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Giacomo PUCCINI (1858-1924)
Gianni Schicchi - opera in one act (1918)
Gianni Schicci, Alberto Rinaldi (bar); Lauretta, Tatiana Lisnic (sop); Rinuccio, Stafano Secco (ten); Zita, Mabel Perelstein (alto); Simone, Felipe Bou (bass); Gherado, Gerardo Lopez (ten); Nella, Sara Galli, (sop); Betto di Signa, José Quijada (bass); Marco, Celestino Varela (bar); La Ciesca, Claudia Marchi (mezzo); A doctor, Carlos Ruiz (bass); A notary, Javier Zorilla (bar); Pinellino and Guccio, Antonio Torres (bass)
Malaga Philharmonic Orchestra/Alexander Rahbari
Recorded at the Sala Carranque, Malaga, 5, 8 April 2002
Bargain Price
NAXOS 8.660111 [48.20]


Rather like his great predecessor, Verdi, Puccini’s last completed operatic work (he died during the composition of Turandot leaving it incomplete) was a comic opera. Gianni Schicchi was the last of three one act works that comprise ‘Il Trittico’. They were intended by the composer for performance together. The three operas received their premiere at the Metropolitan Opera, New York, on December 18th 1918. Later, to Puccini’s chagrin, the operas, particularly Gianni Schicci, were often performed separately, often in conjunction with a short opera by another composer.

The story of Gianni Schicchi is set in medieval Florence. Buoso has died leaving his property, in a will, to a nearby Monastery. His relatives contrive to have a new will drawn up with Gianni Schicchi impersonating the dead man. At first, offended by the attitude towards him of some of Buoso’s relatives, Schicchi refuses (tr. 7). He is only persuaded by his daughter Lauretta in the famous, but brief, aria ‘O mio babbino caro’ (tr. 8) as she has an interest in marrying the dead man’s nephew Rinuccio. Schicchi first warns everybody of the dire consequences to all if the deception is discovered (tr. 13) and a notary is summoned. The relatives dress Schicchi in Buoso’s nightgown and nightcap, each quietly trying to bribe him if he favours them. The notary arrives and Schicchi, disguising his voice to sound like Buoso, dictates a will leaving all the dead man’s property to himself (tr. 14). The relatives are incensed but powerless, out of fear of discovery of the deception. On the notary’s departure they berate Schicchi and grab what they can (tr. 15). At the conclusion Gianni Schicchi gives the house to the two young lovers, Lauretta and Rinuccio, and as they embrace sings ‘Could there be a better ending than this’.

The compositional style of the opera is utterly different to Tosca, Bohème and Butterfly with their set-piece arias and duets etc. It is altogether more seamless with a lot of interplay going on at the same time among the relatives. Without tight control it can all sound more like a jangling cacophony than an opera. In his taut musical control of the proceedings Rahbari is really excellent. He never lets the orchestra get too loud, keeping good co-ordination between stage and pit whilst exacting pinpoint articulation all round. An open and airy acoustic and good balance help the performance come over with appropriate verve. Of the singers, the young lovers are excellent with Tatiana Lisnic as Lauretta shaping her aria with graceful phrasing and concluding it ever so softly. It comes over as part of an opera not a mere showpiece (tr. 8). Stafano Secco as Rinuccio fields an ardent, secure, lyric tenor voice with a nice touch of Italianate ‘squilla’ to his tone (tr. 6). As Gianni Schicchi, the veteran Alberto Rinaldi who debuted at La Scala in 1966, is variable. He characterises well but shows some signs of wear and spread in the upper voice (tr. 11) and lacks an ideally steady legato. The relatives are a reliable bunch vocally except for some discernable wobble from Sara Galli as Nella (tr. 12). Antonio Torres singing the small parts of Pinellino and Guccio, is a voice to look out for (end of tr. 15).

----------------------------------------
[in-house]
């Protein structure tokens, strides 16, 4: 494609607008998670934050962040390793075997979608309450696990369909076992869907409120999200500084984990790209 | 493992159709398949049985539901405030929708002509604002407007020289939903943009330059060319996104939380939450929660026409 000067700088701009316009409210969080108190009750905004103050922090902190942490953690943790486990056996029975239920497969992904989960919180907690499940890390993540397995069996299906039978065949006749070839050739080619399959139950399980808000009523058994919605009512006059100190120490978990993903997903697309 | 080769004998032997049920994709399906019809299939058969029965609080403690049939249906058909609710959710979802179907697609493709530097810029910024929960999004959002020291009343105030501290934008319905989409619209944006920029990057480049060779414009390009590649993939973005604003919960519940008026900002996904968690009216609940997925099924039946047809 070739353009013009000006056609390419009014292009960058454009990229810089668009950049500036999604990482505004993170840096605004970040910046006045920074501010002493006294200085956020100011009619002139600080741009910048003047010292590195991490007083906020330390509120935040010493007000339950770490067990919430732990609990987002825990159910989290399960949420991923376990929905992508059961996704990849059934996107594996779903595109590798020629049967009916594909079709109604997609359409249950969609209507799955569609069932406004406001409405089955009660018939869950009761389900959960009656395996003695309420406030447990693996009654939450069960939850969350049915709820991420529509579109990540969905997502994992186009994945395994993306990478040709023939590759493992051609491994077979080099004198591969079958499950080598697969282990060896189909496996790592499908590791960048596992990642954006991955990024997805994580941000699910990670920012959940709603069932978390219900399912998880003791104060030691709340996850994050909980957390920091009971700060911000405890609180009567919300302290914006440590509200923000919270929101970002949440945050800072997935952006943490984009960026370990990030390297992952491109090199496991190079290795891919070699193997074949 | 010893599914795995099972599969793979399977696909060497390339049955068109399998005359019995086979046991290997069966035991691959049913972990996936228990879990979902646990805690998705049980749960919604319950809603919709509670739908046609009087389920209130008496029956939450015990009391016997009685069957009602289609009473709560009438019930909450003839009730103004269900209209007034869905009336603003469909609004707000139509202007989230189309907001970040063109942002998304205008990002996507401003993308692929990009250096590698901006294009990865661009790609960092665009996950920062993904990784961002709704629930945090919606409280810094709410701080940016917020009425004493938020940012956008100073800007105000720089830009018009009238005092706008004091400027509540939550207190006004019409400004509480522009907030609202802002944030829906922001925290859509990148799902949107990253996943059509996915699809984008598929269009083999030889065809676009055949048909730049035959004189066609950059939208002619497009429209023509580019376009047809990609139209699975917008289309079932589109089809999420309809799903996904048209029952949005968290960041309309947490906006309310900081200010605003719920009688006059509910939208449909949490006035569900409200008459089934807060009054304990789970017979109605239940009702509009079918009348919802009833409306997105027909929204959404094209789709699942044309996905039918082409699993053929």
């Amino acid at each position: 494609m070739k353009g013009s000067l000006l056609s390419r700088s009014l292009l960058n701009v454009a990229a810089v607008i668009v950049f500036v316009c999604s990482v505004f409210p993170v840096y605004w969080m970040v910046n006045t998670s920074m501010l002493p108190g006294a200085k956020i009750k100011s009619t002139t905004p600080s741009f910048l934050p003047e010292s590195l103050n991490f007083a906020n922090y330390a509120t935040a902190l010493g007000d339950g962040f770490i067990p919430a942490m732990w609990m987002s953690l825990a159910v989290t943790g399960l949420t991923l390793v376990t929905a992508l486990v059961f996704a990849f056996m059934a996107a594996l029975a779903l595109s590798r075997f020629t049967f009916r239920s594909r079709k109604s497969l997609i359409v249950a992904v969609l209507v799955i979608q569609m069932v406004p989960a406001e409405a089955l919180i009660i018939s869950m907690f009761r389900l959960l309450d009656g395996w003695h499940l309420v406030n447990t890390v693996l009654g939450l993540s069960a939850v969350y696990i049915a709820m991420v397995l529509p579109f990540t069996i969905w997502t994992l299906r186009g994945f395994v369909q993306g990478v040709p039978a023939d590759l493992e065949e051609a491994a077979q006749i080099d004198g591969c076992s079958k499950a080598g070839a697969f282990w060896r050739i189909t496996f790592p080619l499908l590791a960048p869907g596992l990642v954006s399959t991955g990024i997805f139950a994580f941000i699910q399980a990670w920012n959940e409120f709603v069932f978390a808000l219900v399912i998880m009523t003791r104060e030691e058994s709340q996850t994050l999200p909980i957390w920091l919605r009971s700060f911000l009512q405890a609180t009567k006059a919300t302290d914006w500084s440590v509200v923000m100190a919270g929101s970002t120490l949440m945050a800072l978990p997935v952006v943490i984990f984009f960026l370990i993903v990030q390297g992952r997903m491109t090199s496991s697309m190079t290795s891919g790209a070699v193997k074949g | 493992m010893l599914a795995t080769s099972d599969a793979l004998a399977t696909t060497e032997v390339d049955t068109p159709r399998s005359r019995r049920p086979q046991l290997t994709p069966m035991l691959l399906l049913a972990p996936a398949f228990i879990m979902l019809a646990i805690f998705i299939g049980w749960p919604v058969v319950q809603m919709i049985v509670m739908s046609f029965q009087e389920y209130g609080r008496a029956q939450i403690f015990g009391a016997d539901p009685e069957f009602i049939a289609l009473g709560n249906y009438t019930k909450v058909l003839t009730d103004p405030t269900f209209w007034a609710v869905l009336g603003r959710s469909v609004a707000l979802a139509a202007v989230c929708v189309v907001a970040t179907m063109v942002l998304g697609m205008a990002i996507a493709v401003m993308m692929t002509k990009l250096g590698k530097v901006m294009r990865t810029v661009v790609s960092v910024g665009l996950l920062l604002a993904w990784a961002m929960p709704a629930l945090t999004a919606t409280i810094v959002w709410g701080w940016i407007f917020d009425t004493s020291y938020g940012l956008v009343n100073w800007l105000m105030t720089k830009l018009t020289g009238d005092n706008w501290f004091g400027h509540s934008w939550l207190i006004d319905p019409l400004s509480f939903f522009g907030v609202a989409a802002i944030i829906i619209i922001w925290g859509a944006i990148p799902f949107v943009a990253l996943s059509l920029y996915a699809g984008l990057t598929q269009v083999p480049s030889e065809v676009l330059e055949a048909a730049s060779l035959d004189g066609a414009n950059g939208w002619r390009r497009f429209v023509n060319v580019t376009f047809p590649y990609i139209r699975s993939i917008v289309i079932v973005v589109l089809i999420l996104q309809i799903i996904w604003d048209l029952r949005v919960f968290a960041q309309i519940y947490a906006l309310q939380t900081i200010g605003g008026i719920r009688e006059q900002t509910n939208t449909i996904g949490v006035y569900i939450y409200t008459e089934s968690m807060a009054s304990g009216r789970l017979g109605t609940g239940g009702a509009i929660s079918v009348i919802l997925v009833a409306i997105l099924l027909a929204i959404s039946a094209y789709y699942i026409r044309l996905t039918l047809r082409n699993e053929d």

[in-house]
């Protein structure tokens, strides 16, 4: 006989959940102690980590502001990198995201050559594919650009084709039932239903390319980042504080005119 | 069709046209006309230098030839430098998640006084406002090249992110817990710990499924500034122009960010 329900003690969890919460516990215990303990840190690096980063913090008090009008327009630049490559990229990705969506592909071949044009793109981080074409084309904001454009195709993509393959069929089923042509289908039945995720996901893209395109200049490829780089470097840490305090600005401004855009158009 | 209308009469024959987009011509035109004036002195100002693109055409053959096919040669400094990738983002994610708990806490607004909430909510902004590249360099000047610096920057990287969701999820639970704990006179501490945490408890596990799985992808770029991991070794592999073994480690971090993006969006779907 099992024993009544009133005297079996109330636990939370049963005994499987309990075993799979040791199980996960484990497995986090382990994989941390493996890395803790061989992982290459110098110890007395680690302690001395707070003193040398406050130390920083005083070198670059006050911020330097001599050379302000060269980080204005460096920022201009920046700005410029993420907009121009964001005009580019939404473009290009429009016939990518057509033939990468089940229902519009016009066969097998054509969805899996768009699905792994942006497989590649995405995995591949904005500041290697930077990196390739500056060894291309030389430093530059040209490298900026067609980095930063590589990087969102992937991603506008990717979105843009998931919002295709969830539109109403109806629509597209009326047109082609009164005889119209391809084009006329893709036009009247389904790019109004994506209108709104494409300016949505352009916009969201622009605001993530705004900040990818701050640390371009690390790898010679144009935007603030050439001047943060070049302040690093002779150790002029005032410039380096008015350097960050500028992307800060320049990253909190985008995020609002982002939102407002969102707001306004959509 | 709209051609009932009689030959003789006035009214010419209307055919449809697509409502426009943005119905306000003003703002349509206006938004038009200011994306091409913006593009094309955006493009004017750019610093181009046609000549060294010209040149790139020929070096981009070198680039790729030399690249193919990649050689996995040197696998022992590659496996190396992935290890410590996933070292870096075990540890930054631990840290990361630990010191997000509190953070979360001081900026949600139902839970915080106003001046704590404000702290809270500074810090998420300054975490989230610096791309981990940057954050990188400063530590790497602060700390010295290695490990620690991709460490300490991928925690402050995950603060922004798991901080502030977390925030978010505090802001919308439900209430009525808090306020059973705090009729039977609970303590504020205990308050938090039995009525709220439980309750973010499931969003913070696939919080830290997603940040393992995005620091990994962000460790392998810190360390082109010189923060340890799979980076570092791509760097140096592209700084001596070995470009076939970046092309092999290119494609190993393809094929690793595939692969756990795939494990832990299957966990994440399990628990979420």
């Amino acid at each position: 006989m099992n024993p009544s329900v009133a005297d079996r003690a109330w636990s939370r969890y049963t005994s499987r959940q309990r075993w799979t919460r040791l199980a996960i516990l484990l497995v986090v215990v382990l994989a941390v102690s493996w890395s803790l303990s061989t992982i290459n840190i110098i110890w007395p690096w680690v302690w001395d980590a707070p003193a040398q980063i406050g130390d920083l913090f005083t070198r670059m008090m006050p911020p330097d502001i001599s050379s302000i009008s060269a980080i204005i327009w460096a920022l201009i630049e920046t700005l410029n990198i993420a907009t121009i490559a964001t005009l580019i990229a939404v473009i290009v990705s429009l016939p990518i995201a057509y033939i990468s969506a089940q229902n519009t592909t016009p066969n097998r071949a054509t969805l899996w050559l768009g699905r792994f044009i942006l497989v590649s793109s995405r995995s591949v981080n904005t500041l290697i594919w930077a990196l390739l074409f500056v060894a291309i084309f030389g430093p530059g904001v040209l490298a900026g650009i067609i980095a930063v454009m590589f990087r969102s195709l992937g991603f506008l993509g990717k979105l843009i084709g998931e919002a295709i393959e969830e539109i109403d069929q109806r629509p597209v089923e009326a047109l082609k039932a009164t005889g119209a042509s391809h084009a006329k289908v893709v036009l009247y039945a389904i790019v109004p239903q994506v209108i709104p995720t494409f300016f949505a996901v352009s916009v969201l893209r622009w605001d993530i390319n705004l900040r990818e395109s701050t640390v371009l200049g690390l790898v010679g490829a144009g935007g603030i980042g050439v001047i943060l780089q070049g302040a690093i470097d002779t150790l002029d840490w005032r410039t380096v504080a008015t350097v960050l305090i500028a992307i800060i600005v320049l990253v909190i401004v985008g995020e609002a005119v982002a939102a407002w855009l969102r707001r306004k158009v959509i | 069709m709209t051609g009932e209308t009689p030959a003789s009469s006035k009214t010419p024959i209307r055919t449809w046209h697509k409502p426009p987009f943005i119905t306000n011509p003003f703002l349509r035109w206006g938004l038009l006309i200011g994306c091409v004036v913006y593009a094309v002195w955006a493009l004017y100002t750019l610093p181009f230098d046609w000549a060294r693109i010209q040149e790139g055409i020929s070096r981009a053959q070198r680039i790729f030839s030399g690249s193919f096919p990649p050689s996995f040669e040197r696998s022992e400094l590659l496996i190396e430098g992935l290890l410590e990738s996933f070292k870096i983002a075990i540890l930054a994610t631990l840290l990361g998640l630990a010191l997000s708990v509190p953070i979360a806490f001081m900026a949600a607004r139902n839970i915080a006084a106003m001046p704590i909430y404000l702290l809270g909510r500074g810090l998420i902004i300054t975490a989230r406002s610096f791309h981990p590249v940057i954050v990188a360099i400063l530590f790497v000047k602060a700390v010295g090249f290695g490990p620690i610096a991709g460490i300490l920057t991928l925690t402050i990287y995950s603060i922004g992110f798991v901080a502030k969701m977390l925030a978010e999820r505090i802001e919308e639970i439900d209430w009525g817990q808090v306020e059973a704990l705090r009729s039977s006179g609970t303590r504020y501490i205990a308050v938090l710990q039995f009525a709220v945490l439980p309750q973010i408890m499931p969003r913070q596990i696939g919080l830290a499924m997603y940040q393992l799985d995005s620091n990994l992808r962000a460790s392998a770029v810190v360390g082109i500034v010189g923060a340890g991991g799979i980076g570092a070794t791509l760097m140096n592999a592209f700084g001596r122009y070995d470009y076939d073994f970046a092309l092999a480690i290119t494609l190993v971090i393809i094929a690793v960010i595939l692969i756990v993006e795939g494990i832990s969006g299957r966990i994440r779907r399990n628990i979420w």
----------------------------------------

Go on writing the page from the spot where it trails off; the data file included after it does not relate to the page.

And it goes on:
A measure of lively ensemble interplay comes through quite clearly and is a major part of the success of the enterprise. It perhaps indicates that the recording was made in association with a series of live performances. Together with the fine modern sound and bargain price this makes for a very appealing disc. Tito Gobbi’s outstanding first recording of Schicchi (EMI) is now sonically rather dated, whilst on his second (Sony) his tone is somewhat thin; further Maazel’s conducting is not particularly idiomatic. The RCA recording with Panerai is a good all-round performance but, to my ears, not very Italianate, a strength here. The booklet has a good background note, an excellent track-related synopsis and artist profiles, in English and German. There is a full libretto without translation.

Robert J Farr

see also review by Robert McKechnie


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